Do you want to define subsets of your architecture for use in cost/area-constrained niches like microcontrollers? (Microcontrollers are often implemented on older processes like 180nm or 130nm instead of the 45nm or 32nm used for high end cores so, while Moore’s law applies, they’re behind the curve.)
    And if you do aim to service multiple niches, then you have to consider a wider range of workloads – embedded code is very different from running a web browser.

    Do you want to support high performance computing? How are you going to support the massive parallelism and energy efficiency required for exascale machines? With 1,000,000 or more processors, reliability is an issue – what will you handle in software and what in hardware? Do you handle it in user-level code or only at the OS layer?

    And then you have to produce compilers – some degree of completeness and regularity are a good idea. In a regular architecture you can exploit these by first generating a direct version of the code (using simple instructions) and then applying a series of peepholes to replace them with more complex compound instructions. If the ISA lacked the simple instructions, you would have to leap straight for the complex instructions. (I’m especially thinking of vectorization here – you have a complex transformation with many side-conditions which prevent it from being applied so you want to start by targeting a simple ISA, and then be able to apply a series of transformations to improve on it. Too many optimality islands will be hard to target.)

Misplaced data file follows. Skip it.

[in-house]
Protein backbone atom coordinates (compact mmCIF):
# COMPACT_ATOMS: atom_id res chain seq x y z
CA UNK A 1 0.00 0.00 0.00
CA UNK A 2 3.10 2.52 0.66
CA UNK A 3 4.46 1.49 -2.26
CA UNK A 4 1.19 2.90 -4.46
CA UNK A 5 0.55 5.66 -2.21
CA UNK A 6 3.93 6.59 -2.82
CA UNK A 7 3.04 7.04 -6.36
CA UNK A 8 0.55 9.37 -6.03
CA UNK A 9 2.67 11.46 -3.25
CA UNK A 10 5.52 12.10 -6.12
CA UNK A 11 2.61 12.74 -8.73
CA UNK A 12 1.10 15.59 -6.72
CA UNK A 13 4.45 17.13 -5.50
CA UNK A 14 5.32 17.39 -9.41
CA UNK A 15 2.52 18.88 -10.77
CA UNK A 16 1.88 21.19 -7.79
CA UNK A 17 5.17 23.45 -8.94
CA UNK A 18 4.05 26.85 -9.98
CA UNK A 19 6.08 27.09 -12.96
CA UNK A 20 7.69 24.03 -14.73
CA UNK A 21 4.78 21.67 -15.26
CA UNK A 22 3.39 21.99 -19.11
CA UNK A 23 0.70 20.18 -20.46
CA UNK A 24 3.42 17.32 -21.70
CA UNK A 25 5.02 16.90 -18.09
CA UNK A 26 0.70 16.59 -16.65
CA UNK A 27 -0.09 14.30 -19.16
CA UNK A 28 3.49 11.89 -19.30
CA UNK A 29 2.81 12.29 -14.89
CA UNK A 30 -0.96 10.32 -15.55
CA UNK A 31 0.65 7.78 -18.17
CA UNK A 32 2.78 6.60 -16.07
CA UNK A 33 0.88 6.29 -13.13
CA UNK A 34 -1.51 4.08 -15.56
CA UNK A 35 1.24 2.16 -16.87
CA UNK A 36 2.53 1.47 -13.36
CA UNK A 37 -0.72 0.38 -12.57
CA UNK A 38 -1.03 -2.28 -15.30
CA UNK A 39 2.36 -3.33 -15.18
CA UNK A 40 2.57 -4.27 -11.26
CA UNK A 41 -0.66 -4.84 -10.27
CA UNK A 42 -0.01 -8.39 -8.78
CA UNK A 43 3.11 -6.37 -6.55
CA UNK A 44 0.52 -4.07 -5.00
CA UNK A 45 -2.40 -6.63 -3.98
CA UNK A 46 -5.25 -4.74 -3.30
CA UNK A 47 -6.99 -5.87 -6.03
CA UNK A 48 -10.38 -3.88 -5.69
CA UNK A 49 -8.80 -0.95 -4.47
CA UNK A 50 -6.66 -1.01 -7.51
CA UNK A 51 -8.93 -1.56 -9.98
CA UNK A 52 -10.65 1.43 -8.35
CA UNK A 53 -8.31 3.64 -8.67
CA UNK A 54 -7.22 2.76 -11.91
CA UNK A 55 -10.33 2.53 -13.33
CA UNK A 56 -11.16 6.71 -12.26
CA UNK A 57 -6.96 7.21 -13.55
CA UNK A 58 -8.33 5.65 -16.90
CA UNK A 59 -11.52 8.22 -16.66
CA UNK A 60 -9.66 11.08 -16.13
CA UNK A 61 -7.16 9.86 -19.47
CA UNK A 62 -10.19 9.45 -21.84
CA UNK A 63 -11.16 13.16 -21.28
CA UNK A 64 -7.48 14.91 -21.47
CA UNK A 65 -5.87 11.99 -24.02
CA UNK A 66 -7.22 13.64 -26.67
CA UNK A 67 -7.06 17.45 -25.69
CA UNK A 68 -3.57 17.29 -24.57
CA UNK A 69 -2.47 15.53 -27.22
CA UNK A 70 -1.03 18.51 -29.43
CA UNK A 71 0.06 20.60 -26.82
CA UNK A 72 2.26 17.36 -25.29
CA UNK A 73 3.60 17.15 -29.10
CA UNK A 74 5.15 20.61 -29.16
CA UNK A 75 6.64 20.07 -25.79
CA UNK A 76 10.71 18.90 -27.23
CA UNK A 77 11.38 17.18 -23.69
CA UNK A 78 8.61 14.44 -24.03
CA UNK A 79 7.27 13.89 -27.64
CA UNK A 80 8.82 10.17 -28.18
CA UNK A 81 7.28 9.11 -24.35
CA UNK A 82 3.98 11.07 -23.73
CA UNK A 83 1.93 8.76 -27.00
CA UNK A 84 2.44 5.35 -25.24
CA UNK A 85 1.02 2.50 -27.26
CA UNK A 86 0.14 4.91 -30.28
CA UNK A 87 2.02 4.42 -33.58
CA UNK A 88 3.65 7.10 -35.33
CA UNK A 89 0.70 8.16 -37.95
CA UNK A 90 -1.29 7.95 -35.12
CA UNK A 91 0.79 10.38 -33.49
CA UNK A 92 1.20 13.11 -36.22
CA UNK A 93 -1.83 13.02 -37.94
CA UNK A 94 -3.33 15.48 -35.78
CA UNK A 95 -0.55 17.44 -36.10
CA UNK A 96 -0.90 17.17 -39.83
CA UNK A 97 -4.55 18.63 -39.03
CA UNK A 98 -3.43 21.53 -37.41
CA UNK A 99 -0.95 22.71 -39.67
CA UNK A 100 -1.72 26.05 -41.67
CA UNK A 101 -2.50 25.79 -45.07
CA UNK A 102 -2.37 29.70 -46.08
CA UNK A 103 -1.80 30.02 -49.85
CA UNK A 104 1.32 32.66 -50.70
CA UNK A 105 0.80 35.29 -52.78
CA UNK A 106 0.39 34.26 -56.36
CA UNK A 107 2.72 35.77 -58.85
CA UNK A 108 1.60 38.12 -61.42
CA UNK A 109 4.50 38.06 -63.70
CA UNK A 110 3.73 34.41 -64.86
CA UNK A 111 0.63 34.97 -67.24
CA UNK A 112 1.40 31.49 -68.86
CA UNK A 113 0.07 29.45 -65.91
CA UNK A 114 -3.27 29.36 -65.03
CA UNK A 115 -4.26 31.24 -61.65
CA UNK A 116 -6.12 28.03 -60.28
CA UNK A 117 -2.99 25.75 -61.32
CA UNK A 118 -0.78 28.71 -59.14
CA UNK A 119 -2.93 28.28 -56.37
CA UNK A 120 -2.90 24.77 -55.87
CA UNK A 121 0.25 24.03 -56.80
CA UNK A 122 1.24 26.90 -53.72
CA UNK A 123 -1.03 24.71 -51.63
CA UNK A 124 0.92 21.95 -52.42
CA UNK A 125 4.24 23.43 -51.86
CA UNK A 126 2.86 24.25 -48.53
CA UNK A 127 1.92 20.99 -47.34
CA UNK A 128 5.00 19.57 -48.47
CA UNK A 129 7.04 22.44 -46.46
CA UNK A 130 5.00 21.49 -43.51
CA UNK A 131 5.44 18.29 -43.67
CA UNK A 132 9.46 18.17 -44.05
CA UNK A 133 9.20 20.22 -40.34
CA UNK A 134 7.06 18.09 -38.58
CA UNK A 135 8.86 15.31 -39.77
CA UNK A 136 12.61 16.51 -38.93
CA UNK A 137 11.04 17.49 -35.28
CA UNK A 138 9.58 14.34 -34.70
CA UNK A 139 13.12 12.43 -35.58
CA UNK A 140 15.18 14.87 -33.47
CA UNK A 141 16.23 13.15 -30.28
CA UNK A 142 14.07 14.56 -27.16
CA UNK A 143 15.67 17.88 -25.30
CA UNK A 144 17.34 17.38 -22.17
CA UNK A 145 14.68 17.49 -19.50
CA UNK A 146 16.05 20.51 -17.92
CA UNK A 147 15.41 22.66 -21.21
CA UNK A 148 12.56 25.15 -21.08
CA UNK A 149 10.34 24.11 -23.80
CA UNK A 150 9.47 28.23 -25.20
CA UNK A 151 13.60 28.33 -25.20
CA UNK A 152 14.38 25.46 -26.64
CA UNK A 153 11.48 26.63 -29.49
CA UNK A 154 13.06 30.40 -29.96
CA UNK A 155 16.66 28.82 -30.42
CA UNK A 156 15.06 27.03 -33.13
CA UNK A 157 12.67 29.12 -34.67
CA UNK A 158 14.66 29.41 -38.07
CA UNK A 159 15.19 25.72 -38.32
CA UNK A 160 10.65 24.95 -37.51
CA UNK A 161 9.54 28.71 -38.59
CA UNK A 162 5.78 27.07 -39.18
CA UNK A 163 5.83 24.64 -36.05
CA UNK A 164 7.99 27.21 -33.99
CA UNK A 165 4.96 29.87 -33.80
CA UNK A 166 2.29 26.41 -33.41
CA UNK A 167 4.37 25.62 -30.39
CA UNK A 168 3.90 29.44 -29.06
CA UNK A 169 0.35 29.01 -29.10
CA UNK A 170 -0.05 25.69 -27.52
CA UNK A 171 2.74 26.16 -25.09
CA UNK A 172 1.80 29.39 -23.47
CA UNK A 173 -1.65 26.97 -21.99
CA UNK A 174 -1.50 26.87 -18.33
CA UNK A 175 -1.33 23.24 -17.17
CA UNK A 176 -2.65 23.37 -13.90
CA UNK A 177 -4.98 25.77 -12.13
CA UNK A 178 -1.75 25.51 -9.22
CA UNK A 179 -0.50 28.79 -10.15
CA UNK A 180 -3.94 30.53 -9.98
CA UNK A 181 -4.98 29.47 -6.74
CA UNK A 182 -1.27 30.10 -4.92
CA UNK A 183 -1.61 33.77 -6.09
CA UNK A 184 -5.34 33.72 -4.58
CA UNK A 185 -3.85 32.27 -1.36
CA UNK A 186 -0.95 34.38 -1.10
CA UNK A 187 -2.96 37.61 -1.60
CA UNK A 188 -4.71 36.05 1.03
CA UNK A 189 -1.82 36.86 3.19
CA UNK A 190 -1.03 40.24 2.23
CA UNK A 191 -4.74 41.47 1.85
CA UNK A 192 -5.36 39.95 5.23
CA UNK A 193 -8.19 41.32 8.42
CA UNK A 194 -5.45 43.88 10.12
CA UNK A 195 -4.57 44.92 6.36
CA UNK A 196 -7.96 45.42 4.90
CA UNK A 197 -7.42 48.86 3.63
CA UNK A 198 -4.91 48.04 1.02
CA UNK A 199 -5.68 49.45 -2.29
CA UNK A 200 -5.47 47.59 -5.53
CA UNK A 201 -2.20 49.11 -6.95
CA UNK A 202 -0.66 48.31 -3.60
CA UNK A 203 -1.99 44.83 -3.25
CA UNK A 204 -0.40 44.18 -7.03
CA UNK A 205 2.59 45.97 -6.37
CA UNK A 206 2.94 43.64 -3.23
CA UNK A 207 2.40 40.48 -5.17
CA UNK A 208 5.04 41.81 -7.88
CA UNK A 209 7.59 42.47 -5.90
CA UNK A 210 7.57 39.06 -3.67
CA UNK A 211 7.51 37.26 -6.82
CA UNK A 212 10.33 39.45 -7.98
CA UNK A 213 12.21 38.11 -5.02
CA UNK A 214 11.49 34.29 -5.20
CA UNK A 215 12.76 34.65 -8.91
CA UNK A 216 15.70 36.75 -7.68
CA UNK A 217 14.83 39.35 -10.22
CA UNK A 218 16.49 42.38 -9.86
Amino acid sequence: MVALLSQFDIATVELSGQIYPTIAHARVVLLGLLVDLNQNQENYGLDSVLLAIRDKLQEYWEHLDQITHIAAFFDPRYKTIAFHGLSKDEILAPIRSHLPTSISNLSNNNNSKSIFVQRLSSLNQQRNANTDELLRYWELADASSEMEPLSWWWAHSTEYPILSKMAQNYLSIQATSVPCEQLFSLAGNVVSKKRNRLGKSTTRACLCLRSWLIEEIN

Do you even have the workloads you need to produce the traces? SPEC is hopelessly unrepresentative of real programs. JITs are changing rapidly, runtime code generation seems to be making a comeback. Languages are becoming more dynamic (more branches, more indirect branches) – but will that trend reverse as designers accept that Moore’s law is ending (if it is) and programmers have to take an ax to today’s bloatware? In the time it takes to launch a new processor, get compilers, OSes, etc. fully up to speed, get enough design wins to reach high volume, etc. all the key parts of a web browser will be completely rewritten. So just as you have to anticipate the hardware trends, you have to predict some of the software trends in the absence of actual workloads.